Reading for just 6 minutes can slow your heart rate and ease muscle tension
If your New Year’s resolution is to read more, psychology professor Wendy Wood is here to help. Here she explains the benefits of reading and tells us how we can retrain our brains to help us read more books in 2020.
Eat more healthily, quit smoking, learn to budget better; the list of New Year’s resolutions we make (and often break) each year is endless. But what if there was one resolution that could improve your mental health, brain function and your social skills? Well, reading on a regular basis can help you achieve all that and more. But with busy lives and the increasing influence of technology, it can be hard to find time to lose ourselves in a good book. Here, Wendy Wood, psychology professor and author of Good Habits, Bad Habits, explains how the best way to start reading more is to make it a habit and shares her top tips to encourage regular reading.
I am guessing that you don’t read as much as you would like to. The data backs this up: “Read more” is on most top 10 lists of New Year’s resolutions. Meanwhile, reading in England is becoming a casualty of technology, especially social media on the internet, videos, and television.
Why not just give in to this crush of other media? Why do we keep wanting to read more? Part of the answer is obvious: reading is fun, entertaining, and often inspiring. But there are also less obvious benefits. We know that becoming engrossed in a novel improves brain function and enhances neural connectivity. If that sounds like: “reading makes you smarter” you’re not far off. And although reading is a solitary experience, it has social benefits: the experience of being transported into a fictional world increases your empathy and ability to imagine others’ experiences. Stressed? Reading just for 6 minutes can slow your heart rate and ease muscle tension as you escape into a fictional world. We all want to read more not just because it’s the right thing to do, but because it is truly good for us. That’s not even considering the benefits of a good book, giving you something to talk about at your next dinner party.
It’s settled then. This is one New Year’s Resolution worth committing to. But how do you go about carving out time in your busy life to make it happen? Lack of time is the most common reason English adults give for not reading.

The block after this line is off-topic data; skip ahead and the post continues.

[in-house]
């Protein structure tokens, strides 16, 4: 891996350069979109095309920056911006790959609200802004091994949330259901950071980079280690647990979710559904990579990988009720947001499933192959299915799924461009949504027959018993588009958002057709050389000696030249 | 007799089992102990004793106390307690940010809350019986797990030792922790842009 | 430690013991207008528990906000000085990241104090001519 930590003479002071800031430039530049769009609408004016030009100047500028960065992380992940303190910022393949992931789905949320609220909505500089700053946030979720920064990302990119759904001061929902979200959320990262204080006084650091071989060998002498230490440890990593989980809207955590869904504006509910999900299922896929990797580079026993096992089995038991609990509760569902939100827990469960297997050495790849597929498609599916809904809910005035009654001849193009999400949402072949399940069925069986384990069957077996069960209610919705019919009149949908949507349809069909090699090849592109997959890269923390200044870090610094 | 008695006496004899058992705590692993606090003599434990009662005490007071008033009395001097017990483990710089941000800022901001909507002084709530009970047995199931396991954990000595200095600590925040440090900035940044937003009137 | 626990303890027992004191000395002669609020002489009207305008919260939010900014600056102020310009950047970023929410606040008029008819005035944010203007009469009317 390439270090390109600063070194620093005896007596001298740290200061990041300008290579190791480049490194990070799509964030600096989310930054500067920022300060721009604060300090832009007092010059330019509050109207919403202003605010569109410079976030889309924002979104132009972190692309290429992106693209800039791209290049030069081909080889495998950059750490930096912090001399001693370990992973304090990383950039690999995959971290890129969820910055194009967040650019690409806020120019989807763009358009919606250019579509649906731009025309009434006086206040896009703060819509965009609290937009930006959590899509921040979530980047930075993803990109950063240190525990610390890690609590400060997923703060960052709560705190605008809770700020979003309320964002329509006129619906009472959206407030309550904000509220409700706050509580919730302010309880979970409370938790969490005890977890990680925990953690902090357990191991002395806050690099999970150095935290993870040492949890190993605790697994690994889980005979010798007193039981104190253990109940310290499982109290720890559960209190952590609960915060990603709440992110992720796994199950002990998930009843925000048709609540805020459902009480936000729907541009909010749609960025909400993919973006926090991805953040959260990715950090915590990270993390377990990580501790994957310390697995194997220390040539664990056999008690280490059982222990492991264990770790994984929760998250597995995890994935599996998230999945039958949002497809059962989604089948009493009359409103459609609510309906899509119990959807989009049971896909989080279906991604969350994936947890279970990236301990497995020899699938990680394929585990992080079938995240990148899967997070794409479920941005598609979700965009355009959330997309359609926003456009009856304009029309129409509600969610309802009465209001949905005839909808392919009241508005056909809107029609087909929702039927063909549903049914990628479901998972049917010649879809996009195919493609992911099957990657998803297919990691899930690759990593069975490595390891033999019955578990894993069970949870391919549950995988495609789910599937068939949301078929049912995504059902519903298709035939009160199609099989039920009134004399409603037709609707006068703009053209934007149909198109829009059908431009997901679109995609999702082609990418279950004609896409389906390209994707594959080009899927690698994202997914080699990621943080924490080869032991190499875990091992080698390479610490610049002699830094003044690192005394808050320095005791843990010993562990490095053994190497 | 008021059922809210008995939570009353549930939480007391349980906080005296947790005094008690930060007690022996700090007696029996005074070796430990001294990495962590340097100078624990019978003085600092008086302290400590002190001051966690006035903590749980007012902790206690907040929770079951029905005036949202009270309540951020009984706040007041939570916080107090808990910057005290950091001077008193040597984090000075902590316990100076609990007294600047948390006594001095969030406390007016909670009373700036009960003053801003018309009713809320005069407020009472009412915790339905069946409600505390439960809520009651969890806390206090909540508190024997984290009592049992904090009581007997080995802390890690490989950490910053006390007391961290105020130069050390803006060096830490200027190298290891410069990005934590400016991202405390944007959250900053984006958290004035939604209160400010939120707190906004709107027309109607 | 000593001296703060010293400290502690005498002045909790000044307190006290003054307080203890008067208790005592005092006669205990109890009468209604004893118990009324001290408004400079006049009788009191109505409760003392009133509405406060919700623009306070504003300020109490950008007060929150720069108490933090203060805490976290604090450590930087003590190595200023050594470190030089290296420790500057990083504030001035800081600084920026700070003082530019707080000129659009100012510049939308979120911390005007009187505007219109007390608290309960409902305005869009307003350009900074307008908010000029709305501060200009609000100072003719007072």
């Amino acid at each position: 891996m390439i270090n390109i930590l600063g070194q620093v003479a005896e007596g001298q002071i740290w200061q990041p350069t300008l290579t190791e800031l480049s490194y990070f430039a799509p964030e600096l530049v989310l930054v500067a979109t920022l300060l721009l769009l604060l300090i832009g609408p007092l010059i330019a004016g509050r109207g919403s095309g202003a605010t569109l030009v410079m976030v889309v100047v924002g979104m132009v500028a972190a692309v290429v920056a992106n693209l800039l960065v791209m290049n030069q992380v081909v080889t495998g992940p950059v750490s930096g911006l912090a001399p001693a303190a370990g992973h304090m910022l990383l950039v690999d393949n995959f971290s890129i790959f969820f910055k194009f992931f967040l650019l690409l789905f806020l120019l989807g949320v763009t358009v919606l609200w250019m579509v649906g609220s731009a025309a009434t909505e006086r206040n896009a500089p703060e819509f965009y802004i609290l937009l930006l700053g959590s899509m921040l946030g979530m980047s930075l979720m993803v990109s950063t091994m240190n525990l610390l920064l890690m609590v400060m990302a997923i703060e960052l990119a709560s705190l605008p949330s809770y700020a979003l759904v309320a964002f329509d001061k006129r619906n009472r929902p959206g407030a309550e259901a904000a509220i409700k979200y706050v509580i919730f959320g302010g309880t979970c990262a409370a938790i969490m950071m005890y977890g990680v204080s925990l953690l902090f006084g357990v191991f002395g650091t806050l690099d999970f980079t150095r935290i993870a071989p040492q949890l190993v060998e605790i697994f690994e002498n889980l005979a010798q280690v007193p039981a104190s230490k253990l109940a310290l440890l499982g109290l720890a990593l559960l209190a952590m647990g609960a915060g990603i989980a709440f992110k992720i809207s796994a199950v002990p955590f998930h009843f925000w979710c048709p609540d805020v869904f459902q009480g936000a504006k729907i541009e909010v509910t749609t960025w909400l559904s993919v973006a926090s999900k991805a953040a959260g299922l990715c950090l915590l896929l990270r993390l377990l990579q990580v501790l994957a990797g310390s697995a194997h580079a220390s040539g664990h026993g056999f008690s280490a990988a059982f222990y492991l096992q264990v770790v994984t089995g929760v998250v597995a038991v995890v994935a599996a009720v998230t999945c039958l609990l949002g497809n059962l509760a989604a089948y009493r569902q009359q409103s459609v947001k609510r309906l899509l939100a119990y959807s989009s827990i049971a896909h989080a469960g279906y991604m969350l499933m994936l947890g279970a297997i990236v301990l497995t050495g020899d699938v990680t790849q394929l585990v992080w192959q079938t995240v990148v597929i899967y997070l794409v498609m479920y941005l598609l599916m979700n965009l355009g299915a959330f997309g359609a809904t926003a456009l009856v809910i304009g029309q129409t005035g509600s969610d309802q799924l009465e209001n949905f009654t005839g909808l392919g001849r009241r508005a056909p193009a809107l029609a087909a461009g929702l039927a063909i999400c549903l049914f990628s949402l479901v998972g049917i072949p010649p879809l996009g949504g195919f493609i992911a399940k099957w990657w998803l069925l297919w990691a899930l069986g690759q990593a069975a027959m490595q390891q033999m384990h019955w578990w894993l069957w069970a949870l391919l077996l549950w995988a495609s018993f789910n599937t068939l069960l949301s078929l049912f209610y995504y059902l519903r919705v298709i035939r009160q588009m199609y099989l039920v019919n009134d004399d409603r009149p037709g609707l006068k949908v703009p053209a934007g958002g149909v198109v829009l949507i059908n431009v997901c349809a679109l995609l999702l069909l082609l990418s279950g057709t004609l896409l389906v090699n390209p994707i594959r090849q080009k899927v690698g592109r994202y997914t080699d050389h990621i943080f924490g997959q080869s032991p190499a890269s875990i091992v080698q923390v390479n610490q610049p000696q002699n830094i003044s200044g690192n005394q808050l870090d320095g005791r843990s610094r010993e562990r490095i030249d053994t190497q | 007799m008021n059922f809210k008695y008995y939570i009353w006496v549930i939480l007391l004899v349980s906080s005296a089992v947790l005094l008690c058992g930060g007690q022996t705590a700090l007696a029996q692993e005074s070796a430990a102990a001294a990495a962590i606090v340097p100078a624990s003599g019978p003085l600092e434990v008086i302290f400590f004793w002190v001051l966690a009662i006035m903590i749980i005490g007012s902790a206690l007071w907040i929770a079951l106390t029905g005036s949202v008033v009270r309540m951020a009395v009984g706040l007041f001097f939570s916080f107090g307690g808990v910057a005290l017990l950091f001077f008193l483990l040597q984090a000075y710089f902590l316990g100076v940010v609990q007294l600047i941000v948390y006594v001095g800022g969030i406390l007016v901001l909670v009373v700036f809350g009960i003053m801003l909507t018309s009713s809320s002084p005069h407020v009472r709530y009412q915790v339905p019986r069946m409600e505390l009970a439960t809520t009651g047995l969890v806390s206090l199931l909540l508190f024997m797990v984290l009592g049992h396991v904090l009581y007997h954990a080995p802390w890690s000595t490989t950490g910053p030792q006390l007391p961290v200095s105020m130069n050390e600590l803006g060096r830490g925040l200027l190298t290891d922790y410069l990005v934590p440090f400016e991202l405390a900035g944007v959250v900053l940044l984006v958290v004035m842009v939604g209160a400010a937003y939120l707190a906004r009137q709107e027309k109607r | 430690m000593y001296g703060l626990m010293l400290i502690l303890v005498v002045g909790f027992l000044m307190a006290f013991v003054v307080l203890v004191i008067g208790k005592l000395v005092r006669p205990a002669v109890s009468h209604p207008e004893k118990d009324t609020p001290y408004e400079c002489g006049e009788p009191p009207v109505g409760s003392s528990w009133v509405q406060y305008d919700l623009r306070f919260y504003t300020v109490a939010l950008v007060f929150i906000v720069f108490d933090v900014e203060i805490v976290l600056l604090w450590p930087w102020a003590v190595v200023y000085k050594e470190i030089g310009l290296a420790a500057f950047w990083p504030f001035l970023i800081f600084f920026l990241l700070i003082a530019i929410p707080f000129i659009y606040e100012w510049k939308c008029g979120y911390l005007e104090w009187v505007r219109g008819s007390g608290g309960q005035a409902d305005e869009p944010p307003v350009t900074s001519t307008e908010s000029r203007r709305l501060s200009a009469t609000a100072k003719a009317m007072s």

The best way to start reading more – and keep reading – is to form a habit. Don’t roll your eyes at how obvious this sounds. And forget what you know about habits. Forget about motivation, keeping records, and setting goals. Despite what you have heard, habits don’t work that way.
Habits do not rely on your willpower or your goals. You can’t form a habit by making a strong decision. Habits rely on repetition.
Essentially, behaviour begets behaviour. Your brain is set up to decrease the cost of each repeated behaviour. Every time you do something that you’ve already done, you are on the way toward doing that thing more easily, more automatically, and more reliably. Read a book once, and you’re making a decision. Do it twice, and you’re still learning. Read 100 times in a similar way, under similar circumstances? You don’t have to think twice about it. You’ve done all the thinking you need to do. The hard work is over. You will automatically pick up a book, your brain blissfully free to focus on whatever unfolding story awaits.
The simplicity of this is undergirded by an elegant mental apparatus that we are only just now really understanding. When you do something that feels good (like reading, for the reasons I shared above), your brain reacts by releasing a neurochemical, dopamine, which forms connections in your mind between the context you are in (your comfy reading couch after work) and what you did (read a chapter of the latest thriller everyone is talking about) to get that pulse-pounding reward. As that connection is reinforced by repetition, it becomes independent from the reward. In your consciousness, this is what happens when you stop doing something because it feels good and you do start to do it simply because that’s what you do. Ultimately, you only have to see your couch when you walk in the door, and you reach for the book.
In that way, habits are literally mental shortcuts. They connect context and behaviour (and do away with reward). They simplify things to the point that we don’t have to really think about them anymore.
So, putting this all together. This is how I, a scientist who studies habits, would get you to read more. First, borrow a tip from the chefs, and prepare your mise-en-place. Put everything in its place. Prep things by placing your book right where you’ll be reading it, whether it’s next to the couch or next to your bed.
Second, make other things more difficult. Add friction to other behaviours (like browsing Twitter). This could be as simple as removing your phone from your pocket and leaving it in the kitchen or putting the TV remote in a drawer. You might think that these are too simple to have much effect. But distance is a powerful source of friction.
Next, stack habits. Habits form faster when they hitch onto other habits and take advantage of the automaticity that propels them. If you already habitually look at your phone when you’re bored, download an ebook and make that the first app to pop up.
Lastly, evaluate. Don’t force yourself to finish a book you don’t like. My own house rule is to stick with a book for 50 pages and quit if I’m not captivated by then. An audit like this is good especially when you’re trying to form a reading habit. Eventually, your habit will persist despite that less-than-rewarding book, but at the beginning, go with what gives you pleasure!
These simple strategies should help you to cultivate a better and more consistent reading habit, one that persistently delivers the pleasure of reading a good book.